We are in the midst of the Jewish High holidays, which began with the first day of Rosh Hashanah on September 18 and closes with Yom Kippur, which begins before sundown today and ends after nightfall tomorrow. In the Jewish calendar it is a time of turning, and of new beginnings.
This holiday has much to teach us about change, and growth, and awakening – all themes we have explored this month.
In Hebrew, Rosh Hashanah means, literally, “head of the year” or “first of the year.” It is the Jewish New Year, even though it falls on the first day of the seventh month of the Jewish calendar.
Traditionally, Rosh Hashanah begins a period known as the ten days of awe, or the Days of Repentance. It’s a time for introspection, self-examination, a review of the year past. It’s also a time of reconciliation, forgiveness, and renewal.
In Jewish tradition, the new year begins at the time that God created Adam, the first human. According to the Talmud, God created Adam, and thus mankind, on the first day of the month Tishri, which is the seventh month, the month known as Tishri.
Rosh Hashanah also is referred to traditionally as the Day of Judgment. On this day, in traditional belief, God opens the Book of Life and begins to decide who shall live and who shall die. One’s actions taken in the ten days before Yom Kippur can change this result, and therefore observers during this period focus on the three ways in which they can ensure their names are written in the book of life.
What are these ways? They are repentance, prayer, and charity, or good works. Together, these practices are known as teshuvah, or “turning.” They represent our opportunity to take a fresh look, renew, and affirm choices that serve us better.
Let’s look at these concepts, and see what meaning we can draw.
First, repentance. For many, it raises images of the judgment of a harsh god. However, the source of the word is just to regret, to be sorry. I think of awareness, consciousness, unfolding. We’ve taken the opportunity to look back and see that we might have behaved in a different way, made a different choice. It is a time of awareness, reconciliation, and healing.
The next step is prayer. We are a community that strongly affirms the energy of prayer. We align our hearts to connect with source, to know that we are one, and to affirm the truth of our wholeness.. Prayer is a primary way we rest in spirit, individually and collectively.
Looking at good works, what does that mean but service? We are the hands, the feet and the voice of the divine here on earth, and the goal of our awakening is to be that love and compassion. As Bengali poet Rabindranath Tagore said, “I slept and dreamt that life was joy/ I awoke and saw that life was service/ I acted and behold, service was joy.”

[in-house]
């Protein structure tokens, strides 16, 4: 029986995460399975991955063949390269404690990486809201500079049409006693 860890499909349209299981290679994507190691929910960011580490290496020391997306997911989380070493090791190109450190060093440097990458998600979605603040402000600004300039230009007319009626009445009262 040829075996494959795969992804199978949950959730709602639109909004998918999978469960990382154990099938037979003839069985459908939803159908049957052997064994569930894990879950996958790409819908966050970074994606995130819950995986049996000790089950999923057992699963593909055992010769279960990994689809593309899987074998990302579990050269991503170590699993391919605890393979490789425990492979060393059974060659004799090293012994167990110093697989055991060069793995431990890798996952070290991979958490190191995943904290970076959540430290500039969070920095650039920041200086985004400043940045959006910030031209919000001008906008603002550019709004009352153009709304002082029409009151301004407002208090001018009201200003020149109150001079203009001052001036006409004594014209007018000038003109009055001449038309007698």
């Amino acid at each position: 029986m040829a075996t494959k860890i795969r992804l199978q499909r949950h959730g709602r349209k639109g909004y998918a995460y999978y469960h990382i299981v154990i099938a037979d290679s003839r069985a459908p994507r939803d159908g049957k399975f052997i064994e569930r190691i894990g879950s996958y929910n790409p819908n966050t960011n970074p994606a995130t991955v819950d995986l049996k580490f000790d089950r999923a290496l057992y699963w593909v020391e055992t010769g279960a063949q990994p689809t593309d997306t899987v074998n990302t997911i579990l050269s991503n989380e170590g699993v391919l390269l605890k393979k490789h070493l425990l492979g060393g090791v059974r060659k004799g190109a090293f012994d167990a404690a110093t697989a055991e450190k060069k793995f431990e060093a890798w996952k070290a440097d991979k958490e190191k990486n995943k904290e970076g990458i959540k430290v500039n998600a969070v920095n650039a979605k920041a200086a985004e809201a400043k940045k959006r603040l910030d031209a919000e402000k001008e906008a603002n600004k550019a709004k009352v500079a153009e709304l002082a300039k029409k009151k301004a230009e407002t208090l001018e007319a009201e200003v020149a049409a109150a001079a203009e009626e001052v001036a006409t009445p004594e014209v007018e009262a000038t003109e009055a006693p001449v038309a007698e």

You may view as metaphorical the imagery of God opening a book and examining it for names. However, it is a rich image with a great deal of meaning for us.
We ask ourselves the questions – how do I treat others? What judgments or assumptions, or beliefs, do I have that injure others, that prevent me from seeing them in their true and holy light? How necessary it is to have a period of time devoted to the notion that we should look back, reflect on our actions, and consider how we may live a life in the coming year that brings us closer to each other and to God.
Several of us just completed seven weeks of a discussion group on justice and equity, exploring issues of individual and systematic racism in ourselves and our society. We are so grateful for the wisdom and effort that Danielle Wright put in as our discussion leader. I can’t imagine a better time for that discussion than during this time of reflection and commitment to new beginnings, as we face the issues of racism and justice that demand our attention and collective wisdom.
This invitation to reflect, grow and change is new every year, for whatever issues we carry that need resolution. The opportunity is always fresh, even if the ritual is ancient.
We may be tempted during this process to focus on the many ways we perceive we have fallen short, and those should be examined. However, Rosh Hashanah also calls on us to examine the ways that we have been a blessing. We can grow and change without heaping judgment on ourselves. When we see ourselves with acceptance and openness, we see more clearly. When we see ourselves more clearly, we are more able to grow and change.
Rabbi Robin Nafshi of Temple Beth Jacob in Concord, New Hampshire, in 2017 wrote that “T’shuvah involves many steps. The final stage of t’shuvah is accepting who we are and realizing that our flaws make us unique. Our challenge in life is not to hide who we are, hide our inner voice, or live like other people, but to become more like ourselves.” She quoted the great Chasidic master, the Ba’al Shem Tov, who taught, “Compare yourself not with anyone else, lest you spoil God’s curriculum.”
Our goal is to become the light that we are, that no one else can be. God’s curriculum for you – is you. Is there room for growth? Absolutely. Can you be kind to yourself in the process? You must.
These high holidays teach us that renewal is an ongoing gift and opportunity. Every day we have the choice to reflect, renew, and begin again. Every moment of our lives gives us that opportunity. What can we do in the weeks and months ahead to continue our growth, to share our gifts? How can I contribute to making the world a better place?
The message of Rosh Hashanah is that the world awakens as we do.
Look at the three practices Rosh Hashanah encourages – repentance, prayer, and service. What might they mean for you, in whatever language you select? Reflect, connect, and act. Breathe, light a candle, go to work. There is so much to be done.
So, may you have a blessed year – Shana tovah.